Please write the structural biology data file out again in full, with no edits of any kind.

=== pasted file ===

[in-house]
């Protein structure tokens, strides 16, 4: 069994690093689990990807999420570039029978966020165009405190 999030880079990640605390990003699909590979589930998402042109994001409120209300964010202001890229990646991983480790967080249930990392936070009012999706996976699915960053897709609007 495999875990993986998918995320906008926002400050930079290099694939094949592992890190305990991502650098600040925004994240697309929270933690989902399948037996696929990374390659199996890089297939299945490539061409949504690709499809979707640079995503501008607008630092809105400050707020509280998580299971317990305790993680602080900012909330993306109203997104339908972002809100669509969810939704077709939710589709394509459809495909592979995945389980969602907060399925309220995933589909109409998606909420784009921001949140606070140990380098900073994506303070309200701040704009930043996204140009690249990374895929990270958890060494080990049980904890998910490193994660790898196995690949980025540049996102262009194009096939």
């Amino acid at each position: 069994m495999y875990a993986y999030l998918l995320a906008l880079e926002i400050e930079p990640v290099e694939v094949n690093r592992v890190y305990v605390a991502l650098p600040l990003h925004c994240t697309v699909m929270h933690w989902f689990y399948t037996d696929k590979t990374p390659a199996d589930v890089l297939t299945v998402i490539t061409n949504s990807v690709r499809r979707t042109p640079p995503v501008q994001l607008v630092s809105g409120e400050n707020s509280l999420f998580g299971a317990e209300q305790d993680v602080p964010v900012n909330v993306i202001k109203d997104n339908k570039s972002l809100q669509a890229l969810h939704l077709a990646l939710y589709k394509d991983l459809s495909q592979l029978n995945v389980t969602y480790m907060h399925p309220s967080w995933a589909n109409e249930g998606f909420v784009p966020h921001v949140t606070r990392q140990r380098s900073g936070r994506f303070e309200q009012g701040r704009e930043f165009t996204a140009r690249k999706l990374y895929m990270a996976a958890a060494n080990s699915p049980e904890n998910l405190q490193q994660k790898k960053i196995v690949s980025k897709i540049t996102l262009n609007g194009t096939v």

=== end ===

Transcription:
[in-house]
């Protein structure tokens, strides 16, 4: 069994690093689990990807999420570039029978966020165009405190 999030880079990640605390990003699909590979589930998402042109994001409120209300964010202001890229990646991983480790967080249930990392936070009012999706996976699915960053897709609007 495999875990993986998918995320906008926002400050930079290099694939094949592992890190305990991502650098600040925004994240697309929270933690989902399948037996696929990374390659199996890089297939299945490539061409949504690709499809979707640079995503501008607008630092809105400050707020509280998580299971317990305790993680602080900012909330993306109203997104339908972002809100669509969810939704077709939710589709394509459809495909592979995945389980969602907060399925309220995933589909109409998606909420784009921001949140606070140990380098900073994506303070309200701040704009930043996204140009690249990374895929990270958890060494080990049980904890998910490193994660790898196995690949980025540049996102262009194009096939």
């Amino acid at each position: 069994m495999y875990a993986y999030l998918l995320a906008l880079e926002i400050e930079p990640v290099e694939v094949n690093r592992v890190y305990v605390a991502l650098p600040l990003h925004c994240t697309v699909m929270h933690w989902f689990y399948t037996d696929k590979t990374p390659a199996d589930v890089l297939t299945v998402i490539t061409n949504s990807v690709r499809r979707t042109p640079p995503v501008q994001l607008v630092s809105g409120e400050n707020s509280l999420f998580g299971a317990e209300q305790d993680v602080p964010v900012n909330v993306i202001k109203d997104n339908k570039s972002l809100q669509a890229l969810h939704l077709a990646l939710y589709k394509d991983l459809s495909q592979l029978n995945v389980t969602y480790m907060h399925p309220s967080w995933a589909n109409e249930g998606f909420v784009p966020h921001v949140t606070r990392q140990r380098s900073g936070r994506f303070e309200q009012g701040r704009e930043f165009t996204a140009r690249k999706l990374y895929m990270a996976a958890a060494n080990s699915p049980e904890n998910l405190q490193q994660k790898k960053i196995v690949s980025k897709i540049t996102l262009n609007g194009t096939v």